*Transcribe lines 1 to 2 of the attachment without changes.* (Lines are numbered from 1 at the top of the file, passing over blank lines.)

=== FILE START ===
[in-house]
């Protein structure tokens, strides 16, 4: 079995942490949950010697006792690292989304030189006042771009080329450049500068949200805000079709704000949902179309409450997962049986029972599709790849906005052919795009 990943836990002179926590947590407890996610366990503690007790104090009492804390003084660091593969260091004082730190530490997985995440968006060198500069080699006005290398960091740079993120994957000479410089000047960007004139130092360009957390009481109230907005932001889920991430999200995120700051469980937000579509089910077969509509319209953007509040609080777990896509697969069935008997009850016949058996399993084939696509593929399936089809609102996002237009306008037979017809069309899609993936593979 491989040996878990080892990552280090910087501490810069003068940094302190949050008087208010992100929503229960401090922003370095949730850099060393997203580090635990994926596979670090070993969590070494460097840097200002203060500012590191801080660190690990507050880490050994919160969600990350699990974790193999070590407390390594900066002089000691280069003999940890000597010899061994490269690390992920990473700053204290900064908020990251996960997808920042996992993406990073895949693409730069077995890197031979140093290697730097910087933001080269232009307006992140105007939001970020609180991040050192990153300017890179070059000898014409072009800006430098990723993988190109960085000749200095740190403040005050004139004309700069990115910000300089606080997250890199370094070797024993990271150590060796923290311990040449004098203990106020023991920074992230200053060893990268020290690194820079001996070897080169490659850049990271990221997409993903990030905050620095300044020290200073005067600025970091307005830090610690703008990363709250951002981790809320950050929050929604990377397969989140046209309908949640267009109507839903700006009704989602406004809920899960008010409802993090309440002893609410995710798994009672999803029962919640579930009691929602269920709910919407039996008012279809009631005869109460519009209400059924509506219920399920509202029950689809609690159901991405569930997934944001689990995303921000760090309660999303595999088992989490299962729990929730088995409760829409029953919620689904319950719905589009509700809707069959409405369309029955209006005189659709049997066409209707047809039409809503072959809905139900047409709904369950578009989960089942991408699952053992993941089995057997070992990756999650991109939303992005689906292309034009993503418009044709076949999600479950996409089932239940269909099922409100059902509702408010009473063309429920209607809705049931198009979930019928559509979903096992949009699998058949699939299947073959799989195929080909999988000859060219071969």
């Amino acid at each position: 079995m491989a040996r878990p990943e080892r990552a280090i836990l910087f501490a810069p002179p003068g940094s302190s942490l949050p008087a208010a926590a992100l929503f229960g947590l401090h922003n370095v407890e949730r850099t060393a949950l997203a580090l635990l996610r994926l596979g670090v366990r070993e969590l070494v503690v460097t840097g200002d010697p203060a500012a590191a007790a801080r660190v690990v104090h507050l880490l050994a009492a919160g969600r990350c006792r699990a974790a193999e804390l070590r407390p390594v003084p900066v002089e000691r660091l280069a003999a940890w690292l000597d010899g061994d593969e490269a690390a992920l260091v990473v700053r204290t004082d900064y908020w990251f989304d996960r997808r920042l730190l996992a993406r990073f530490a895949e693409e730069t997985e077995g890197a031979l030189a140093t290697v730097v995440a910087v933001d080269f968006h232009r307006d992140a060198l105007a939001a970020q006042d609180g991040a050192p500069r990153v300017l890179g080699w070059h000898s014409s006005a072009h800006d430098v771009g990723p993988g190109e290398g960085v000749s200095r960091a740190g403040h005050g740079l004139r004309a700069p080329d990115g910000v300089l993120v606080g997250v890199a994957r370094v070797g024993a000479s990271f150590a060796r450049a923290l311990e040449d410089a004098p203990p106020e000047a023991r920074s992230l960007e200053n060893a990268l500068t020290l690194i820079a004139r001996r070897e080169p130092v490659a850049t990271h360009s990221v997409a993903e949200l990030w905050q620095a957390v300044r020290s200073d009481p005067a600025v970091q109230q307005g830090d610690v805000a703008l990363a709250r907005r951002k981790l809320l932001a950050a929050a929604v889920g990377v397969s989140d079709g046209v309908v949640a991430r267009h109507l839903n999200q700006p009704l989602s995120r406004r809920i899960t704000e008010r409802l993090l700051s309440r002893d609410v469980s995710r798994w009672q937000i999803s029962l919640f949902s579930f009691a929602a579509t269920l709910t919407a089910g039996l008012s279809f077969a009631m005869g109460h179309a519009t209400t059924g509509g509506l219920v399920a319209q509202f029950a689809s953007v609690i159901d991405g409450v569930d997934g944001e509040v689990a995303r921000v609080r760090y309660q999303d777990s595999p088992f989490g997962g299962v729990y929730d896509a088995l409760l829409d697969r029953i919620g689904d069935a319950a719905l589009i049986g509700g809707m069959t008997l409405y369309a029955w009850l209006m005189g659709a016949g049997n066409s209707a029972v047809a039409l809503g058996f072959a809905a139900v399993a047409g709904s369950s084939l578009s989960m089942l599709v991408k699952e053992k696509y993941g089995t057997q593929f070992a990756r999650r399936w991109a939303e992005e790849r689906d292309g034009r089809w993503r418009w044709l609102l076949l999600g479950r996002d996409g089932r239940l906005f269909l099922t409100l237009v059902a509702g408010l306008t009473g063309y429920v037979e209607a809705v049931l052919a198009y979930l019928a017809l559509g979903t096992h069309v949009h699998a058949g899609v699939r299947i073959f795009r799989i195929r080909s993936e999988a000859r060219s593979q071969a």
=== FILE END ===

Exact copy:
[in-house]
């Protein structure tokens, strides 16, 4: 079995942490949950010697006792690292989304030189006042771009080329450049500068949200805000079709704000949902179309409450997962049986029972599709790849906005052919795009 990943836990002179926590947590407890996610366990503690007790104090009492804390003084660091593969260091004082730190530490997985995440968006060198500069080699006005290398960091740079993120994957000479410089000047960007004139130092360009957390009481109230907005932001889920991430999200995120700051469980937000579509089910077969509509319209953007509040609080777990896509697969069935008997009850016949058996399993084939696509593929399936089809609102996002237009306008037979017809069309899609993936593979 491989040996878990080892990552280090910087501490810069003068940094302190949050008087208010992100929503229960401090922003370095949730850099060393997203580090635990994926596979670090070993969590070494460097840097200002203060500012590191801080660190690990507050880490050994919160969600990350699990974790193999070590407390390594900066002089000691280069003999940890000597010899061994490269690390992920990473700053204290900064908020990251996960997808920042996992993406990073895949693409730069077995890197031979140093290697730097910087933001080269232009307006992140105007939001970020609180991040050192990153300017890179070059000898014409072009800006430098990723993988190109960085000749200095740190403040005050004139004309700069990115910000300089606080997250890199370094070797024993990271150590060796923290311990040449004098203990106020023991920074992230200053060893990268020290690194820079001996070897080169490659850049990271990221997409993903990030905050620095300044020290200073005067600025970091307005830090610690703008990363709250951002981790809320950050929050929604990377397969989140046209309908949640267009109507839903700006009704989602406004809920899960008010409802993090309440002893609410995710798994009672999803029962919640579930009691929602269920709910919407039996008012279809009631005869109460519009209400059924509506219920399920509202029950689809609690159901991405569930997934944001689990995303921000760090309660999303595999088992989490299962729990929730088995409760829409029953919620689904319950719905589009509700809707069959409405369309029955209006005189659709049997066409209707047809039409809503072959809905139900047409709904369950578009989960089942991408699952053992993941089995057997070992990756999650991109939303992005689906292309034009993503418009044709076949999600479950996409089932239940269909099922409100059902509702408010009473063309429920209607809705049931198009979930019928559509979903096992949009699998058949699939299947073959799989195929080909999988000859060219071969």